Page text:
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A NOTE on the withdrawal of funding for the Crouch End Liveable Neighbourhood scheme was quietly slipped into a letter whose main purpose was to publicise the council's bid for temporary cycling infrastructure.
"… hope that in due course TfL will be able to revive the funding for [Liveable Neighbourhood at Crouch End] … (emphasis added)
The scheme that many hoped might mark a tangible commitment to living streets and to a more liveable environment, never enjoyed the meaningful political support that it needed in order to succeed. Political support and political-will mean more than just public relations (PR).
There was local criticism of the scheme but regrettably, there was no defence of it. It was notable and regrettable that the Cabinet Member responsible for the scheme, declined an invitation from local Crouch End Councillors to attend a public meeting on the subject.
Lack of political support
Largely, the project was left up to council employees to deal with, and a meal was made of it. The biggest (temporary) tangible product was the closure of Middle Lane for two weeks as a test, that may have cost as much as £200,000. There will be nothing to show for it.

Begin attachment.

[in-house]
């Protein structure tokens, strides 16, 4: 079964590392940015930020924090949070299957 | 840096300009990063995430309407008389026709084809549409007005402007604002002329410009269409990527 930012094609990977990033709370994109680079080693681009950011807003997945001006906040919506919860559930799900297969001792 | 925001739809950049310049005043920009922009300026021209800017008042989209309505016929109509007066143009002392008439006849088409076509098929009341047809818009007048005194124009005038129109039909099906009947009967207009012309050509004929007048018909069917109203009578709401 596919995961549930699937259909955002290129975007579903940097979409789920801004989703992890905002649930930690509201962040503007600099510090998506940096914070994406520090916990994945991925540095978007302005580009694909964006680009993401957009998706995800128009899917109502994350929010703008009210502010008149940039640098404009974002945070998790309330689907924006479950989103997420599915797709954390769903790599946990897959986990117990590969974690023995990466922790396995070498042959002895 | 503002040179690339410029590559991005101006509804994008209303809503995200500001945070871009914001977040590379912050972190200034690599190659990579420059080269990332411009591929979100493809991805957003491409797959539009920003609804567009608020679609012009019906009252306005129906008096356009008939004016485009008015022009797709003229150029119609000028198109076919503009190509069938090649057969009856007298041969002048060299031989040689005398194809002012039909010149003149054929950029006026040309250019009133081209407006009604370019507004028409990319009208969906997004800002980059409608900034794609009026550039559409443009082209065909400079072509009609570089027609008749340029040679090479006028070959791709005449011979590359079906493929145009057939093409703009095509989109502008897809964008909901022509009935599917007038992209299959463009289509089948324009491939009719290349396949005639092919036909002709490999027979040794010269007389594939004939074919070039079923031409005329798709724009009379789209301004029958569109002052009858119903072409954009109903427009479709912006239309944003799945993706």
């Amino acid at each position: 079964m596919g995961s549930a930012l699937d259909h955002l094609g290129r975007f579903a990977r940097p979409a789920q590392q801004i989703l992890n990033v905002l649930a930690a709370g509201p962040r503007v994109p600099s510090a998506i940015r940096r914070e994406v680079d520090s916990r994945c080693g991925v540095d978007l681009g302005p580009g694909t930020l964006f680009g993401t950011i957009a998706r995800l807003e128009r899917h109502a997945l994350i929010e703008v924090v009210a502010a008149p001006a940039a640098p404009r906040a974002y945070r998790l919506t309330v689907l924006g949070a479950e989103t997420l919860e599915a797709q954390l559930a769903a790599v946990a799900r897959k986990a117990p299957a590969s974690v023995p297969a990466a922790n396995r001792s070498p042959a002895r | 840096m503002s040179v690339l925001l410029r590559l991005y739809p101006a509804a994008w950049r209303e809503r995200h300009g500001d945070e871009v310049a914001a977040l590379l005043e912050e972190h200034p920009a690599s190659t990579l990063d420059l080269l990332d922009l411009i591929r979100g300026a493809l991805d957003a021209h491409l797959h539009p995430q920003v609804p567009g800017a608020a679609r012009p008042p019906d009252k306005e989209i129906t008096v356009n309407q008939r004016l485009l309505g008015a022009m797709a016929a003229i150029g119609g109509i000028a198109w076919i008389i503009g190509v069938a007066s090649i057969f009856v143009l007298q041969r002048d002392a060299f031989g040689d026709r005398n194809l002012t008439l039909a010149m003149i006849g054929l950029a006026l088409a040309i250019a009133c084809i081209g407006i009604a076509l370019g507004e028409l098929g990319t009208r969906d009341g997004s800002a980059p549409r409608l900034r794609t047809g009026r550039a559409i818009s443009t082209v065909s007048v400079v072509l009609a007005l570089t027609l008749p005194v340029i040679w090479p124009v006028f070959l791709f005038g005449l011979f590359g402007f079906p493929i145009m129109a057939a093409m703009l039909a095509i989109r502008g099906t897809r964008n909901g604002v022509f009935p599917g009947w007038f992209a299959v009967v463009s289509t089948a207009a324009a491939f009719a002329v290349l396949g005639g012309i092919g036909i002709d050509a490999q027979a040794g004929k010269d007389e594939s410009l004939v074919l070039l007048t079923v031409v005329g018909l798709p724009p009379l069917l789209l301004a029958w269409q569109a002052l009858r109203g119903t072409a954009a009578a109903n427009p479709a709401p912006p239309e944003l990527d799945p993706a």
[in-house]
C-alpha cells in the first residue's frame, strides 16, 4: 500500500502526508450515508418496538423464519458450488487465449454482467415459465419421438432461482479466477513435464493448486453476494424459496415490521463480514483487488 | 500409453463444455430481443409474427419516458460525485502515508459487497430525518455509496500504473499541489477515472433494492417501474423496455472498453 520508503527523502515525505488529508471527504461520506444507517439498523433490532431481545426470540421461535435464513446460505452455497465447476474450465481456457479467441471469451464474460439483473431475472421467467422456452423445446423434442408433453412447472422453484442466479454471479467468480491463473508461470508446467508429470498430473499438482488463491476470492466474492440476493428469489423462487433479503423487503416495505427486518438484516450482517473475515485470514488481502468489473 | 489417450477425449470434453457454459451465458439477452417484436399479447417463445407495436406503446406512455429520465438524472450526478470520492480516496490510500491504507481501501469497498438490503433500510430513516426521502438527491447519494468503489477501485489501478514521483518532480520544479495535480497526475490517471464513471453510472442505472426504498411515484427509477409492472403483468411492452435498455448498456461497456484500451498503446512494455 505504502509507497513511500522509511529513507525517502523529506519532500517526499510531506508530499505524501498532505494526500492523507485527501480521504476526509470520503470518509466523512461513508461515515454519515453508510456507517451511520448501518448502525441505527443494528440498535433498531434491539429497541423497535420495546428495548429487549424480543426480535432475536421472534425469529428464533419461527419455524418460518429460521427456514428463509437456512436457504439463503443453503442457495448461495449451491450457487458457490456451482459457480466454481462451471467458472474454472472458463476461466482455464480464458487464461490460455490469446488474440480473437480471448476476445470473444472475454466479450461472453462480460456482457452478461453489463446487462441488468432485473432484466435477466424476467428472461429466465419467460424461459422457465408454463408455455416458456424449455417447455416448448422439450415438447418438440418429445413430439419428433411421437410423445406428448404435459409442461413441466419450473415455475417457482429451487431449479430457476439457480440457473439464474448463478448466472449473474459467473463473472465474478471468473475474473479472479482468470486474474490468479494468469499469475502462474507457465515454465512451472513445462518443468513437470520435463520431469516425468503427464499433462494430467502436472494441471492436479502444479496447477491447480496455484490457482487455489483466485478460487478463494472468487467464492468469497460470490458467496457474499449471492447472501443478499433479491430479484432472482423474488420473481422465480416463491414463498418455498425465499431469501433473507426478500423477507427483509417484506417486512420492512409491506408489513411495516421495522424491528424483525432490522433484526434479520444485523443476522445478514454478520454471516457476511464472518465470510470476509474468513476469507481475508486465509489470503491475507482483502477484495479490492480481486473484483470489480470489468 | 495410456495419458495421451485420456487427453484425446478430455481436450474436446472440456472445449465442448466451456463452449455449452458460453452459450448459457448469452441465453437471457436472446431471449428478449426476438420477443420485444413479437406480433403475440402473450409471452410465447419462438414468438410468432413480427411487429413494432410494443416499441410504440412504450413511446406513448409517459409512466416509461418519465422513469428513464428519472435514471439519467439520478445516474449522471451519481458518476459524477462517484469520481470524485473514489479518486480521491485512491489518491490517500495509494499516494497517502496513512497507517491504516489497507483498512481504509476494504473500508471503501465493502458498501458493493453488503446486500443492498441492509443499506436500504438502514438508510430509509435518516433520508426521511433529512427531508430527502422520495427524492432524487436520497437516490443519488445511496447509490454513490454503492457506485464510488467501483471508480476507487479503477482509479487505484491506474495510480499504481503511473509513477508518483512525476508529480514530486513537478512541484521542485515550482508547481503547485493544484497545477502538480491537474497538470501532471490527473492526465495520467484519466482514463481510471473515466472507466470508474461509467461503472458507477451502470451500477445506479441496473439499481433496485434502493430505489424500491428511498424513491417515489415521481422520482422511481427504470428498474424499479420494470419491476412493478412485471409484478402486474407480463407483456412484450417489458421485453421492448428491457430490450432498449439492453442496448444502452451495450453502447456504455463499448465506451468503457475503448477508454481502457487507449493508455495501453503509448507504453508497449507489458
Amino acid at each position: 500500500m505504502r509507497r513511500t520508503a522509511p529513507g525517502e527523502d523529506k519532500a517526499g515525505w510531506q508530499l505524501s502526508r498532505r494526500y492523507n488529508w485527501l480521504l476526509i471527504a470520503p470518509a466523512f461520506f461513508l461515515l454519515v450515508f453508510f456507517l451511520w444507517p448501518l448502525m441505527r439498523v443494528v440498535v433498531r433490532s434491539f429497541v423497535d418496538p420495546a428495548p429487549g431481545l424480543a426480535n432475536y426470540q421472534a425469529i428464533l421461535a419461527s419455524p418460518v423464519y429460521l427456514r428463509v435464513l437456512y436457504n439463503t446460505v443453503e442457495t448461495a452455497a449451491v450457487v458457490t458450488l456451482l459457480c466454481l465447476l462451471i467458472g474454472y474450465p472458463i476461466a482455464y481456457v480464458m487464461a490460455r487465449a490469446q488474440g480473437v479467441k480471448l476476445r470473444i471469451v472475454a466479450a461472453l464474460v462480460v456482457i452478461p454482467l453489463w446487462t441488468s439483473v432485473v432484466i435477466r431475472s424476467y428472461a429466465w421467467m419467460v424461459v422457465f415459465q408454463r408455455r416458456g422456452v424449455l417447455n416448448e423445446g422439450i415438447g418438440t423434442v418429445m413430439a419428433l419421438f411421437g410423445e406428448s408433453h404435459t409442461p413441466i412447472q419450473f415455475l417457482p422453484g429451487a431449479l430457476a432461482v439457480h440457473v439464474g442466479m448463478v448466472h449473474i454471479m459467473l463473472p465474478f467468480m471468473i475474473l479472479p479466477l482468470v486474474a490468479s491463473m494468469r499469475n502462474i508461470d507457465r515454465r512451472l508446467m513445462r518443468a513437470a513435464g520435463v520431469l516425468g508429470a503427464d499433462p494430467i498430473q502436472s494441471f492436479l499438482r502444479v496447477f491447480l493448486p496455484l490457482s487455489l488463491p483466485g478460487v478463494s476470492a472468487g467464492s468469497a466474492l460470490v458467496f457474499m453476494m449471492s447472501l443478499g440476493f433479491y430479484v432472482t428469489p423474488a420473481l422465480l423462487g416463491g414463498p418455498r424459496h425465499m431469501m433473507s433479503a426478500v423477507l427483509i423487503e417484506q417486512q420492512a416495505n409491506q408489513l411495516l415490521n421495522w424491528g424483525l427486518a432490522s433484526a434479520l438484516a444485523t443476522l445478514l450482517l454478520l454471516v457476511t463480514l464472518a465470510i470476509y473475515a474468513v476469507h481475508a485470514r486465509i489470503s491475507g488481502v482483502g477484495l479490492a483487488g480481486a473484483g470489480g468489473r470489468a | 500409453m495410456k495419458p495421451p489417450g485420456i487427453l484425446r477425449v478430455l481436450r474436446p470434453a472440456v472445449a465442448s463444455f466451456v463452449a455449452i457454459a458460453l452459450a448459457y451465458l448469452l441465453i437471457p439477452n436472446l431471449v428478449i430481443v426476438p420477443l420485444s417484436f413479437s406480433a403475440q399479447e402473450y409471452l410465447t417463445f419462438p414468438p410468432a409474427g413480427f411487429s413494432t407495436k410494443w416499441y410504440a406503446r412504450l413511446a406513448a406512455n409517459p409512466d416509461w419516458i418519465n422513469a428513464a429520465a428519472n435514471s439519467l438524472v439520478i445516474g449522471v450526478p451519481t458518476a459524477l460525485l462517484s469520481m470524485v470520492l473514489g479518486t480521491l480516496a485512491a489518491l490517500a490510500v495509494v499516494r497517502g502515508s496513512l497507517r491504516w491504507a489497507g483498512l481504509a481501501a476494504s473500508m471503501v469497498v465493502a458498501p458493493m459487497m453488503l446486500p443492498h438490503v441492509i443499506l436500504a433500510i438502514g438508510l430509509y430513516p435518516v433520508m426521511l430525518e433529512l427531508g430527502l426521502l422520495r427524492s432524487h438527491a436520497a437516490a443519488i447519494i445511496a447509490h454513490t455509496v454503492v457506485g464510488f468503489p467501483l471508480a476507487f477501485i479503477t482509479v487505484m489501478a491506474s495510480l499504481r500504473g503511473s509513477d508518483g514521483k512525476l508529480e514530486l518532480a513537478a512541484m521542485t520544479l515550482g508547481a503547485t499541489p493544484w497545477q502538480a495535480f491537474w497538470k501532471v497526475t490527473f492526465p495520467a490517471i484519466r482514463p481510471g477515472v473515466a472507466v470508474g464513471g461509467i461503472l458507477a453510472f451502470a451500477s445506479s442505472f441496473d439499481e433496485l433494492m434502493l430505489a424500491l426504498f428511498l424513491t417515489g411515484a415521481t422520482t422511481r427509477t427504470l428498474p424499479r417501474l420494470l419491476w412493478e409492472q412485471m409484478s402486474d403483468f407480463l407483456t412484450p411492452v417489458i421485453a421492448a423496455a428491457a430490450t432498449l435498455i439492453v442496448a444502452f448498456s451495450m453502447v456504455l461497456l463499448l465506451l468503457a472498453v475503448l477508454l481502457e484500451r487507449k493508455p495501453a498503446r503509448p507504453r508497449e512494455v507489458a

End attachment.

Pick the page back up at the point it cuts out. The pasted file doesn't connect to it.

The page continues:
Council staff lacked both firm direction and confidence that political leadership had their backs. More than two years slipped by and eventually the offer of funding—described by Haringey in late 2017 as secured—ran into the current Corvid crisis. The funding may now be lost for the foreseeable future.
The empty showcase
In July last year, Council PR described the Liveable Crouch End Scheme as Haringey "leading the way", at the liveable neighbourhoods event that Haringey hosted at Ally Pally.
Active Travel was "celebrated" and "showcased". But all residents have had is public relations without action and it has been this way, year after year.
The council's commitment to Active Travel will have lost credibility as a result of this episode.
Active Travel—a chronic lack of commitment
Thanks to a lack of will, ability or competence, Haringey has lost out again.
It represents yet another #ActiveTravel opportunity missed, if not reversal, due to a combination of a chaotic Council Cabinet, no meaningful commitment at political level and at Highway Officer level, employees left to deal with it as best they could.
The failure of Haringey to make use—in a timely fashion—of the £4,800,000 on offer, cannot make it any easier for future requests by the Council for financial help in this area, either from TfL or from the Department of Transport.
Given the chronic failures, should Haringey Highways not be taken into Special Measures?